The professional cyclists’ union, the CPA, says it opposes blanket pay cuts for riders during the coronavirus pandemic which has seen racing suspended until at least 1 June.
The cessation of racing has seen the spring classics season, due to have reached its peak this week with the Tour of Flanders last Sunday followed by Paris-Roubaix this weekend, axed, and has also led to the cancellation of the Giro d’Italia.
With uncertainty also looming over whether the Tour de France can be held as scheduled in late June and the first half of July, there are widespread fears that sponsors, some already struggling in their core activities due to the coronavirus pandemic, may exit a sport that is already characterised by a very fragile business model for its participants.
Teams including Astana, Bahrain-McLaren, CCC and Lotto-Soudal have already cut riders’ salaries, and the teams’ association, the AIGCP, has called on the CPA to be “flexible” in its approach while the crisis continues.
But Gianni Bugno, the two-time road world champion who retired in 1998 and is now president of the CPA rejected the idea of a blanket reduction of riders’ salaries.
“We're aware of the difficulties that sponsors and the teams can face during this emergency; we're ready to listen and to make compromises for the good of the whole sport, but at the same time we will be vigilant to avoid any speculation and to limit the difficulties the riders and their families face,” he said.
“We accept the flexibility the AIGCP has requested but the rules have to be respected. It's not acceptable to make major cuts to salaries without the proof that the contracts cannot be respected.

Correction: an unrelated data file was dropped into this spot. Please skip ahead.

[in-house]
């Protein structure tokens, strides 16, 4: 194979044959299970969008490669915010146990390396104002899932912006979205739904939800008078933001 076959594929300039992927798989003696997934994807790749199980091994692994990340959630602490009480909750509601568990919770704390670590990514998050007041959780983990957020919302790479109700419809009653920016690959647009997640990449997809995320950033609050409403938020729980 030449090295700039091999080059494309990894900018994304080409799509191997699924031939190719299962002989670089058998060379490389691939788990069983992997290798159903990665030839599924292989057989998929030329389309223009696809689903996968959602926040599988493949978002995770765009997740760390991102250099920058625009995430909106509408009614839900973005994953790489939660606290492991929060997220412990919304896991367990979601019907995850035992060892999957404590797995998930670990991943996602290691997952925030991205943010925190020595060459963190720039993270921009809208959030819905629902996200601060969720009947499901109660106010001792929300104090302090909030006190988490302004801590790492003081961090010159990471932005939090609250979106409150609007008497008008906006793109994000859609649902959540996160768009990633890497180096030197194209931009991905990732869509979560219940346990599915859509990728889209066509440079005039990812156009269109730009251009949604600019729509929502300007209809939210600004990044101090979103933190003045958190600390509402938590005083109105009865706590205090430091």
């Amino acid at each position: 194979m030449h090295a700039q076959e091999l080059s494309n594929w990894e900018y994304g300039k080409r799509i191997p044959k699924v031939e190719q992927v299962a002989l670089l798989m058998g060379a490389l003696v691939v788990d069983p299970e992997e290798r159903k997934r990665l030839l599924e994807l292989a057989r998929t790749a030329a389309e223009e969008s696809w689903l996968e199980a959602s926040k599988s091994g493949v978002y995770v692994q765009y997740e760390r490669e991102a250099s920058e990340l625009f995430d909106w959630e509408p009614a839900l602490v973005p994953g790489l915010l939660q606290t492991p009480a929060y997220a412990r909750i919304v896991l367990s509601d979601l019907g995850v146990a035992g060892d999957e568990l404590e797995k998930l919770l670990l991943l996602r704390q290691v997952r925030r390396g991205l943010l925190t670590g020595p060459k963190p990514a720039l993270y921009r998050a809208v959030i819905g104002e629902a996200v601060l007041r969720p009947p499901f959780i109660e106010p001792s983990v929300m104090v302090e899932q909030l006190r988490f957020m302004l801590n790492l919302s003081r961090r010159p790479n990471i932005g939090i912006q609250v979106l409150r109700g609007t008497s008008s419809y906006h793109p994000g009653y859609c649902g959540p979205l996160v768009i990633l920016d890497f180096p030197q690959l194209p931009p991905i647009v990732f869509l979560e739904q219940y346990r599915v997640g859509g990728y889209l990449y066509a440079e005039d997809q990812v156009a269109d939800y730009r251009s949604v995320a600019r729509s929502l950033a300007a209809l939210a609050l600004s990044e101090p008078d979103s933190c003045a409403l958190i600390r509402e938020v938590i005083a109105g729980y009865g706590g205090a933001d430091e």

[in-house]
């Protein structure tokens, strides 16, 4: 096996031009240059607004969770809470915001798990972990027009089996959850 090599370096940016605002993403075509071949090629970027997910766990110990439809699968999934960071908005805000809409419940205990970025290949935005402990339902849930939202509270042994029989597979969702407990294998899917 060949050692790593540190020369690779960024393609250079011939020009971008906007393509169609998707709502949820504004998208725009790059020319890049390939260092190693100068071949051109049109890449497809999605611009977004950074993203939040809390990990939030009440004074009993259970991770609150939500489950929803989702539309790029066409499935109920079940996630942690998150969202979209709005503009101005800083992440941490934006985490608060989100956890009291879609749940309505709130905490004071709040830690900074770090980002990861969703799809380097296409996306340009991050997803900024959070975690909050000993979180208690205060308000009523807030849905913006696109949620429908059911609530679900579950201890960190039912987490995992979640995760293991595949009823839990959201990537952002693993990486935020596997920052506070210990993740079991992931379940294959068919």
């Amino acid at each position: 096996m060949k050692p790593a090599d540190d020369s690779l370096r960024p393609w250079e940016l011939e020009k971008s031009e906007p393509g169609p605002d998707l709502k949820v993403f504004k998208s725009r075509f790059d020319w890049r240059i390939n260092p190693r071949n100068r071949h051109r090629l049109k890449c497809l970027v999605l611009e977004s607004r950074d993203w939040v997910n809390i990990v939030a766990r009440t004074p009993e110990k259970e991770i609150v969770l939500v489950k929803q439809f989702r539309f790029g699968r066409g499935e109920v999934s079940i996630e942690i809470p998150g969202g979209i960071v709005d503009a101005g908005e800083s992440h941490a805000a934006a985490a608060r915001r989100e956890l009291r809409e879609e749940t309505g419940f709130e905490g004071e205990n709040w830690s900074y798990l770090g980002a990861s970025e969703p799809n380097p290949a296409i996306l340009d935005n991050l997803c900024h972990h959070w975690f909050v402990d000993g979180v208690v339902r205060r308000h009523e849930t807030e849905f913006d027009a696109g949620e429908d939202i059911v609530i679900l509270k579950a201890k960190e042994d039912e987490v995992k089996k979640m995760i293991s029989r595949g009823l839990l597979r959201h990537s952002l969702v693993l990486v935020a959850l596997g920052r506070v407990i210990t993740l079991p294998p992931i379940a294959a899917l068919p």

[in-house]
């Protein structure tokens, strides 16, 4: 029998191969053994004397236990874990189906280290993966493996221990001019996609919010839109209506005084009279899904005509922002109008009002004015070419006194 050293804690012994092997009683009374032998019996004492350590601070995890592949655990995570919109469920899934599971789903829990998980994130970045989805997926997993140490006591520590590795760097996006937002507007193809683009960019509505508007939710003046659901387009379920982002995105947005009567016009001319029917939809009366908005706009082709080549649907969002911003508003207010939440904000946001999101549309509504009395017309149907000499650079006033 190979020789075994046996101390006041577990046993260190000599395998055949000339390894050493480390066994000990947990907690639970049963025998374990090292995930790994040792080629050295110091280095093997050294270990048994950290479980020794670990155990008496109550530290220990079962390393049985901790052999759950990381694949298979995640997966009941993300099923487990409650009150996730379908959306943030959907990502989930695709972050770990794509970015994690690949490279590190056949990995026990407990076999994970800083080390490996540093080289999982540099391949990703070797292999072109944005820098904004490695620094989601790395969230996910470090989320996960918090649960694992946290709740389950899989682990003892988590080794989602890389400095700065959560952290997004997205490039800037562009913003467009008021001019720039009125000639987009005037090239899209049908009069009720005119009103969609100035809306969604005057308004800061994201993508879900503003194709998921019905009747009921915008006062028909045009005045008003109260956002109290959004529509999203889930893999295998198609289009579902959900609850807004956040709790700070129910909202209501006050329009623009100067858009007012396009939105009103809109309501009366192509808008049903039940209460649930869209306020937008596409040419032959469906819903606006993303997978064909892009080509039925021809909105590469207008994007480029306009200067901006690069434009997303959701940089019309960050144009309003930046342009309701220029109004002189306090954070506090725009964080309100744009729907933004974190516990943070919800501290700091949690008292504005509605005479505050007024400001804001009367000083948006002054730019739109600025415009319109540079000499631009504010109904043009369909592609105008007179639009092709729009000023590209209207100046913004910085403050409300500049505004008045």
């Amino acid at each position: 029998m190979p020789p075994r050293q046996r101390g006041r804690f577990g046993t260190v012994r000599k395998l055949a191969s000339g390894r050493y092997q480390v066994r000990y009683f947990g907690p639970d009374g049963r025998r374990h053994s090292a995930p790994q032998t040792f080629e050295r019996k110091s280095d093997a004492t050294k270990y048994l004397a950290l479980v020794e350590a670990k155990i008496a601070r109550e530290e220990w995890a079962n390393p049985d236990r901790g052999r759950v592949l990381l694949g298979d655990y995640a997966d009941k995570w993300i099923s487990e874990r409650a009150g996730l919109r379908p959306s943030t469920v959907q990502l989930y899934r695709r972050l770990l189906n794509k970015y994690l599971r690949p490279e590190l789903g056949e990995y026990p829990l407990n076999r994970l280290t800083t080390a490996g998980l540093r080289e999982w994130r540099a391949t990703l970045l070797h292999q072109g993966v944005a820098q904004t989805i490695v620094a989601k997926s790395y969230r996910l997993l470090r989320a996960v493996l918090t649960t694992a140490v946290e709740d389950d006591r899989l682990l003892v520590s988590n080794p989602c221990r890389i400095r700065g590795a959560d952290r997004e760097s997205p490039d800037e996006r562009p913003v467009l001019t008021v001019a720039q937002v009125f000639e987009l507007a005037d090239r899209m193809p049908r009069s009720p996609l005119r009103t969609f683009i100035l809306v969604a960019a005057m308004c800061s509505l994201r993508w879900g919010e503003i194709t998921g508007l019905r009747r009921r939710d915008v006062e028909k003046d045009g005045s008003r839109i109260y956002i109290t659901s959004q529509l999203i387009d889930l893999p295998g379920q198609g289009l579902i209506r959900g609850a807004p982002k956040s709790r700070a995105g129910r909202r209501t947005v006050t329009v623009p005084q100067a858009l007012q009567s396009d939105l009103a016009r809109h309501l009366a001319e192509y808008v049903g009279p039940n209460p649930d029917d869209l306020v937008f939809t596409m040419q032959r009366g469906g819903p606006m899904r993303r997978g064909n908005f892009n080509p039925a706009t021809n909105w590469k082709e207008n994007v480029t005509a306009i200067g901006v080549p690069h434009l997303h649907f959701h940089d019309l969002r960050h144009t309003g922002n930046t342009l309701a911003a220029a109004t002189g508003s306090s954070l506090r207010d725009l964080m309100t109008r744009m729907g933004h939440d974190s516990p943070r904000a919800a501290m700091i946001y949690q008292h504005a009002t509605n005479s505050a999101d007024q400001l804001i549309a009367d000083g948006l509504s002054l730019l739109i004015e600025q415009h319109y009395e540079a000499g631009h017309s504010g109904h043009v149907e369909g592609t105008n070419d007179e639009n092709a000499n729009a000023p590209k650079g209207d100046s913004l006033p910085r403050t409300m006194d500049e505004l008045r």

“We hope everyone will try to find the best solution so that riders, team staff and anyone from the cycling family is not abandoned.”
Through its general secretary Laura Mora, the CPA is participating in meetings hosted by the UCI that bring together the sport’s stakeholders to formulate cycling’s response to the crisis brought about by the pandemic.
She said: “It's the first time we're working alongside rider agents and we've created a working group to move in unison.
“During this phase, so that nobody gains or loses by making agreements that damage others, there's a real need to work together.
“We'll never accept a generalized reduction in salaries; we'll evaluate each case individually and study how to limit the problems with specific help and strategies,” she added.
“We're all in the same boat, in the middle of a storm and so to save everyone, we've got to respect the common principles and really work as a team.”
Simon joined road.cc as news editor in 2009 and is now the site’s community editor, acting as a link between the team producing the content and our readers. A law and languages graduate, published translator and former retail analyst, he has reported on issues as diverse as cycling-related court cases, anti-doping investigations, the latest developments in the bike industry and the sport’s biggest races. Now back in London full-time after 15 years living in Oxford and Cambridge, he loves cycling along the Thames but misses having his former riding buddy, Elodie the miniature schnauzer, in the basket in front of him.